Patients dealing with chronic, life-threatening diseases must often confront daily stressors that can threaten to undermine even the most resilient coping strategies and overwhelm the most abundant interpersonal resources. Psychosocial interventions, such as cognitive-behavioral stress management , have a positive effect on the quality of life of patients with chronic disease . Such interventions decrease perceived stress and negative mood , improve perceived social support, facilitate problem-focused coping, and change cognitive appraisals, as well as decrease SNS arousal and the release of cortisol from the adrenal cortex. Psychosocial interventions also appear to help chronic pain patients reduce their distress and perceived pain as well as increase their physical activity and ability to return to work . These psychosocial interventions can also decrease patients overuse of medications and utilization of the health care system. There is also some evidence that psychosocial interventions may have a favorable influence on disease progression .
Recommended Reading: How Can Stress Affect Your Pregnancy
Plenty Of Reasons To Stress
So, I get stressed out more easily now. Lets face it though, just having MS is enough to be stressed about right? There is no cure and its wildly unpredictable. We all go to bed each night knowing that we might wake up and be unable to walk or have some other issue that was completely non-existent the day before. It can definitely cause some sleepless nights. Not only worrying about what condition well wake up in, but also if well be able to support ourselves, keep our loved ones, and even have health insurance.
Diagnosing And Treating Mood Changes
If you, your friends, or family notices a shift in mood, talk to your doctor. Also ask them to check your mood at least once a year.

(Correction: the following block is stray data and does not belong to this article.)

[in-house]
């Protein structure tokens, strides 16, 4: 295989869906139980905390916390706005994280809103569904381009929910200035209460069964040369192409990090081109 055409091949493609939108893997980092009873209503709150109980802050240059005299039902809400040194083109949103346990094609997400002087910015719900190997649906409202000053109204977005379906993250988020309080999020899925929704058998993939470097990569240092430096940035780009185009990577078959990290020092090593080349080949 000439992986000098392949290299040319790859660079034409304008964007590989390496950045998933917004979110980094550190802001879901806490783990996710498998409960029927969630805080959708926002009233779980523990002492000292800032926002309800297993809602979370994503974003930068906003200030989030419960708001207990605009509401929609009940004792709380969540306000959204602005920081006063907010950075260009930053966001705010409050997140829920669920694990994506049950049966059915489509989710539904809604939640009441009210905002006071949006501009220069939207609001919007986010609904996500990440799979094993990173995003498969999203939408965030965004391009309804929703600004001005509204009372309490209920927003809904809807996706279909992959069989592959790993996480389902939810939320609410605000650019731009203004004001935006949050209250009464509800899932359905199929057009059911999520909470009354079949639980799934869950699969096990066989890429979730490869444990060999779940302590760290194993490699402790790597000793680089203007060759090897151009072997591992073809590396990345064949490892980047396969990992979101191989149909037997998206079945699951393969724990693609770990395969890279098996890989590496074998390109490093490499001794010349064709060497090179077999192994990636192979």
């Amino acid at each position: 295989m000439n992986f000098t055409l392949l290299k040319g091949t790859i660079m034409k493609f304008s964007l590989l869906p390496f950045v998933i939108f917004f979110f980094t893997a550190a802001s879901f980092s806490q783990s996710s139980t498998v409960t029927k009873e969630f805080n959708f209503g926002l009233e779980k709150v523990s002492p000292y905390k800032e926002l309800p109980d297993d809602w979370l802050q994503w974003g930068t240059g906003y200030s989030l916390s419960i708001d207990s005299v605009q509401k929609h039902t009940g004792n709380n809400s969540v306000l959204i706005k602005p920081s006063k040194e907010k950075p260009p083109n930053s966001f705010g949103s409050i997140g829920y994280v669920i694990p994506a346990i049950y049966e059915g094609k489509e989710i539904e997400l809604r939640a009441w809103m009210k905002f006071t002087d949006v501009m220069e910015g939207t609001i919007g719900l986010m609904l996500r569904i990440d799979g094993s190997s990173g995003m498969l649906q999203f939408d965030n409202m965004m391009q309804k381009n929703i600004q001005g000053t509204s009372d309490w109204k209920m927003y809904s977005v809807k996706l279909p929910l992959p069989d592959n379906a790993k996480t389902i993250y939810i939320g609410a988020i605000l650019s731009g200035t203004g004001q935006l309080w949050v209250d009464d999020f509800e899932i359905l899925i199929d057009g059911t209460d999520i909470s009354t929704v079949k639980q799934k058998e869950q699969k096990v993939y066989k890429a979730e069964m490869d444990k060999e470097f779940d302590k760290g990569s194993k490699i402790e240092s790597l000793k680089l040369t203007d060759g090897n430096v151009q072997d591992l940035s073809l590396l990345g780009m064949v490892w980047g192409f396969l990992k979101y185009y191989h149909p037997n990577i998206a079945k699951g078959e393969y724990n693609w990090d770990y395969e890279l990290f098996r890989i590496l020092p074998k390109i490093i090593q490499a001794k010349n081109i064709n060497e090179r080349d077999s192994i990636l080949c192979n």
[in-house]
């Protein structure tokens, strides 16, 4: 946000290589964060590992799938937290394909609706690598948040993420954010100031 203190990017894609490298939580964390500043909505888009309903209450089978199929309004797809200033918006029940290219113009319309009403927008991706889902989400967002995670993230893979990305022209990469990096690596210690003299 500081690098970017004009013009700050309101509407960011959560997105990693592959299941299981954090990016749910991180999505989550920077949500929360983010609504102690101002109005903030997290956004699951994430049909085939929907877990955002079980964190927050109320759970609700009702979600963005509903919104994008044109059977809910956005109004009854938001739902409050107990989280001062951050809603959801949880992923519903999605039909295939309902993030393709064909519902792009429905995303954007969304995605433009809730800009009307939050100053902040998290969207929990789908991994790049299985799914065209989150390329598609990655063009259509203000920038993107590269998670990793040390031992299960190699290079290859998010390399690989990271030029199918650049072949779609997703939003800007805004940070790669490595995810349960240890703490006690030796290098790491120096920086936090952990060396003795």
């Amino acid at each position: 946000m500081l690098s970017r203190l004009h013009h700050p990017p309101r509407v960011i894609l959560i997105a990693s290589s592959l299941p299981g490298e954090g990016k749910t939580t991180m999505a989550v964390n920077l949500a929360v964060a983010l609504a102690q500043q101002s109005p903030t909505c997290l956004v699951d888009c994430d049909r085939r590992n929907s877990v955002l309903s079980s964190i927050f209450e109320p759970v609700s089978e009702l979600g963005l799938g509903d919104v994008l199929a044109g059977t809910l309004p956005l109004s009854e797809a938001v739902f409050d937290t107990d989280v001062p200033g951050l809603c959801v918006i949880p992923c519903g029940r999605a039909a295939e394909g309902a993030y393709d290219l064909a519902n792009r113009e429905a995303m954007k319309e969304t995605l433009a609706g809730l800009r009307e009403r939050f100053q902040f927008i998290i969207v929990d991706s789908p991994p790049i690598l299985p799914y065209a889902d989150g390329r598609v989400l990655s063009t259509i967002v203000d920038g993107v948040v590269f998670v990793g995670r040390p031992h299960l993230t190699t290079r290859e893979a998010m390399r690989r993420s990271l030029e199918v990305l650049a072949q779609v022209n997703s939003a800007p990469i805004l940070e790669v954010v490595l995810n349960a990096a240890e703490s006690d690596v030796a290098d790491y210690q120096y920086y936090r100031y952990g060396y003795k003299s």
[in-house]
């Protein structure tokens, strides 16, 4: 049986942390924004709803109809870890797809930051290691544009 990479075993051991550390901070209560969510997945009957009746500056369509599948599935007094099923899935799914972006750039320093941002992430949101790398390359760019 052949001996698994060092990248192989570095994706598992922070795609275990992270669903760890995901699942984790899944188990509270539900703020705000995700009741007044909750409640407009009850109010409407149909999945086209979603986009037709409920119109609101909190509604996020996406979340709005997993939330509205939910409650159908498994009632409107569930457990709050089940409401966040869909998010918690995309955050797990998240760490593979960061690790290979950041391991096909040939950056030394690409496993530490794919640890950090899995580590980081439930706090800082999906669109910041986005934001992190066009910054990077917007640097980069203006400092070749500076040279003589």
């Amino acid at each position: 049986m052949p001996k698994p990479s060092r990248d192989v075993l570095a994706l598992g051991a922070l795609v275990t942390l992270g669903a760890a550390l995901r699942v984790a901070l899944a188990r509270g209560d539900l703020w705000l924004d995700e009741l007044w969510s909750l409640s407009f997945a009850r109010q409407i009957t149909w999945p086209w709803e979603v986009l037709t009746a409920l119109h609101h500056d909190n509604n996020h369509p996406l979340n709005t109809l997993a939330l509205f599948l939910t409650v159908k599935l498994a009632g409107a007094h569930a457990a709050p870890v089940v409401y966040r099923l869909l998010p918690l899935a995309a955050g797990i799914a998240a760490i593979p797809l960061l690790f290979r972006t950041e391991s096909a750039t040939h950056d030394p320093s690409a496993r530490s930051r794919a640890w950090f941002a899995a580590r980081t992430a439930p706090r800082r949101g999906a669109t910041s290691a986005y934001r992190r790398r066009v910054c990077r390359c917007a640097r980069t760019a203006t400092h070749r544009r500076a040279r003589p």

Your doctor may refer you to a mental health professional, like a psychiatrist, psychologist, counselor, or social worker. They may prescribe medication, such as antidepressants for depression or anxiety. Your health care team will follow you closely to make sure the medicine is working.
Your doctor may also recommend talk therapy, like cognitive behavioral therapy. That helps you notice negative thoughts and replace them with positive ones. Joining a support group may also ease stress and help you feel less alone.
Setting a self-care routine can also help. When your mood dips, you can do things that help you feel nourished, like taking a bubble bath, listening to music, or having a date night.
Read Also: What Happens When You Get Stressed
Worried About Ms 4 Triggers That Can Cause Flares
Periods of relapse and remission are common with the chronic disease multiple sclerosis. Find out about factors that might trigger MS symptoms.
For Americans living with multiple sclerosis , the majority are initially diagnosed with relapsing-remitting MS, or when the symptoms ebb and flow. Although the flares of numbness, pain, dizziness, and imbalance can be unpredictable, there are certain triggers that cause the flare ups for many people.
“When a new neurological symptom develops in multiple sclerosis, one that isnt related to an infection, and lasts for more than 24 hours, it is considered to be an MS relapse,” explains Devon Conway, MD, a neurologist at the Cleveland Clinic. While a relapse that causes serious symptoms usually needs to be treated, old symptoms that reappear are not as serious and often go away without needing treatment.
RELATED: 250+ Ways to Manage MS From Patients, Professionals, and Caregivers